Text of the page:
Daughter’s doctor appointment drew me to the heart of our city, up to the 9th floor of the Doctor’s Building.
While Daughter was entertaining her doctor, I slipped from the waiting room and paid a brief and welcome visit to the 9th floor women’s restroom.
A quick check revealed that I was alone. A quick peek into each stall encouraged me to choose the middle one – third from the entrance.
Another woman entered the restroom as I entered the stall and closed the door. She chose the first stall.
Eager to release the coffee I’d enjoyed earlier, I paid little attention to what was happening two stalls away from me.
At least, I didn’t until I heard a commotion coming from the first stall.
Rattling, clanging, banging and a few softly spoken curse words prompted me to ask, “Is there anything you need that I can get for you??”
There was silence.
And, then a woman spoke.
“Yes, this toilet tissue dispenser won’t release any paper. Would you mind terribly handing me some tissue? I hate to ask, but…I’m in a bit of a bind.” (Nervous laughter ensued.)
“Sure,” I said. Give me just a sec to pull up my jeans and wash my hands, and I’ll hand you all you need.”
“Thanks!” she offered.
With zipped jeans and clean hands, I entered the empty stall next to hers and pulled off a large amount of tissue and slipped it under the stall into her waiting hand.
She thanked me and I returned to the sink where I fiddled with my hair and smoothed my eye brows…looked up my nose and between my teeth…ran water…washed my hands again…dried them…sent a text…smoothed my shirt…dabbed at the water I’d managed to splash onto it….
And, then I heard a soft expletive uttered in the same feminine voice I’d spoken with just minutes before.
Then I heard the toilet flush. And, immediately, heard it flush again.
Her door handle jiggled and the stall door opened. I was standing at the sink, washing my glasses, and glanced into the mirror to see her exit the stall.
As she approached the sink, I stepped toward the paper towel dispenser. As I reached for a paper towel, the young woman spoke.
“Would you believe that not only could I not get any toilet paper, there also was not a trash thingie in the stall?”
“Unbelievable!” I uttered. I stepped to my right and turned to face the open door of the stall she had vacated just seconds before. The water in the toilet bowl was still moving.
The toilet paper dispenser was jammed. And, behind it was the hollow metal frame that held the feminine hygiene trash receptacle, but the receptacle was missing.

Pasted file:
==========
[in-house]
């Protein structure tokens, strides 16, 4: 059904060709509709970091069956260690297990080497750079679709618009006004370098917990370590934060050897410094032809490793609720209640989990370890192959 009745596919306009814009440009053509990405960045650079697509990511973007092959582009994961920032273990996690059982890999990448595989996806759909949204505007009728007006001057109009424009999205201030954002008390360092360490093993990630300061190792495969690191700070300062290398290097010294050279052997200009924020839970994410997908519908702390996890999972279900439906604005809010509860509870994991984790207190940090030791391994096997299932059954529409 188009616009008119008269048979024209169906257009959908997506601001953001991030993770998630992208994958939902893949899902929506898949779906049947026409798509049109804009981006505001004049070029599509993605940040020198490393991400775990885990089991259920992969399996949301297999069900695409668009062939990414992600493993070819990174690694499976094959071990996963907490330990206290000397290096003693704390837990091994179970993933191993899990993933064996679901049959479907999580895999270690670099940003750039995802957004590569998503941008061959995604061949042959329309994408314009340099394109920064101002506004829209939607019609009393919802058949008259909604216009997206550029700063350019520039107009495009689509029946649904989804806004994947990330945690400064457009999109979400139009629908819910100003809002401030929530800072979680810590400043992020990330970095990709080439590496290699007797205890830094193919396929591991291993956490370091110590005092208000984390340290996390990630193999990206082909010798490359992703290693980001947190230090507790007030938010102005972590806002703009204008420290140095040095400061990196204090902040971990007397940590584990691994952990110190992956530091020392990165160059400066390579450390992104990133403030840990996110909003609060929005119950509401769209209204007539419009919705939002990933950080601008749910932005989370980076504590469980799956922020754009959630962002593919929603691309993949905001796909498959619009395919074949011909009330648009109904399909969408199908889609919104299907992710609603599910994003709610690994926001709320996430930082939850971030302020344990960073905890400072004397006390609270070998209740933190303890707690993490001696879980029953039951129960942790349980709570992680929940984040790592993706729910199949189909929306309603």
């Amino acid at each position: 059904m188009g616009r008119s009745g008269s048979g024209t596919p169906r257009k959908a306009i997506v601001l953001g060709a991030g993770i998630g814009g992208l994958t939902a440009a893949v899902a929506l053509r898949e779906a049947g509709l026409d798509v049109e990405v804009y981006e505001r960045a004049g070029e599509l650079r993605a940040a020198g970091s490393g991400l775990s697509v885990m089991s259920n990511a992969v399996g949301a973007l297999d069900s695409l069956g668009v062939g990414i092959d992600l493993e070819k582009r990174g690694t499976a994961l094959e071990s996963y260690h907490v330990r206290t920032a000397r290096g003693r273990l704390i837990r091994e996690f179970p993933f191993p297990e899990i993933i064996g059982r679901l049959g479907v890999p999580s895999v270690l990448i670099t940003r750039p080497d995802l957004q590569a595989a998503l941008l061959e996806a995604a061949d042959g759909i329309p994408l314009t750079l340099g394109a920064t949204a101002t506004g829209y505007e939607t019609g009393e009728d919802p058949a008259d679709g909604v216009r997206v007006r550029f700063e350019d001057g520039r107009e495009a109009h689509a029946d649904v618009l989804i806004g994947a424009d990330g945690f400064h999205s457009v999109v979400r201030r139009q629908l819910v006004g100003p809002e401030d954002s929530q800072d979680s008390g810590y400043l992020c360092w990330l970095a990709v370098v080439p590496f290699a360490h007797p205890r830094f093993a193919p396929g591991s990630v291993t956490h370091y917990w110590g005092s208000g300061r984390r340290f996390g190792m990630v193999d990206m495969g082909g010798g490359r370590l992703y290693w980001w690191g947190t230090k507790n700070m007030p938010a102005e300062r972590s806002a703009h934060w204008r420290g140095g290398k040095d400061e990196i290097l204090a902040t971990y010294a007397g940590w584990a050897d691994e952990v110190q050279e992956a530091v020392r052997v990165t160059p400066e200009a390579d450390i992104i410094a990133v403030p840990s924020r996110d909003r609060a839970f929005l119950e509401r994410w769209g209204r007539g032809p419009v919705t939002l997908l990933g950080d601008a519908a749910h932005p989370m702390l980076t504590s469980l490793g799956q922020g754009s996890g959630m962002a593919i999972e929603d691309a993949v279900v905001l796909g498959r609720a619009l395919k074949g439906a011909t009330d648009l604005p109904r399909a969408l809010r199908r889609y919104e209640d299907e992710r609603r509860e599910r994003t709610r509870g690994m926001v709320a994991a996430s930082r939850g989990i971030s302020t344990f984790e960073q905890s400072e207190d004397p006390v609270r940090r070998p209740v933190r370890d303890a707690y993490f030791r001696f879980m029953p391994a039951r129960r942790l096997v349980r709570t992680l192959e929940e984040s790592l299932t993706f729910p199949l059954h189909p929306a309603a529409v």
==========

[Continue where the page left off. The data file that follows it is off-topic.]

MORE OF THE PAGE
I turned to look at the young woman. She had not exited the stall with anything but her purse. And, she had not thrown anything into the trash. Of that I was certain.
“I had to flush it,” she said. “It took two tries before it finally went down and stayed down!”
“It?” I asked.
“Yes, the pad I was wearing. There was no place to put it…no where to put it…no trash thingie in the stall,” she said.
“Oh…you flushed your pad…wow,” I said out loud before I caught myself.
“Yeah, I mean…what was I supposed to do? Bring it out of the stall with me and throw it away here in front of everyone? I mean, really? That would have been SOOO embarrassing!” She said this with eyes wide and great sincerity.
I stood looking at this precious young woman who had just flushed her period pad down the toilet because she was too embarrassed to bring it out of the stall with her.
As she carefully washed her hands and glanced at me in the mirror, I offered: “It would have been okay if you had thrown it away out here. In fact, I wouldn’t have even noticed if you had. People don’t pay attention to what other people do as much as we think they do. Just because we are aware doesn’t mean anyone else is. And, remember…this is the women’s restroom. It’s where WOMEN go, where WOMEN gather, where WOMEN take care of needs. Everyone who comes in here knows about periods and understands the need to dispose of used products. It’s like the sisterhood of the traveling pads. They are either traveling into the stall or out of it. Don’t be embarrassed. It’s normal. It’s natural. And, it’s not something we need to be ashamed of or feel a need to hide from others.”
There was a pause and I waited for her thoughts concerning what I’d said.
What came instead was, “Do you think it will stop up the plumbing?”
“The pad?” I asked.
“Yes, do you think it will?” she asked.
“I don’t know. Personally, I hope it keeps on traveling! But, I’m out of here before it has a chance to do otherwise and they come looking for the one who flushed it!” I said with a smile.
“Me, too!” she squealed. “Let’s get out of here, sister!”
And, we did…exiting the women’s room loudly enough to turn heads and earn a stern look from the receptionist.
The sisterhood of the traveling pads…I was in the presence of many women today as I went from place to place. I wondered…how many were menstruating? And, of those who were…how many belonged to the sisterhood of the traveling pads?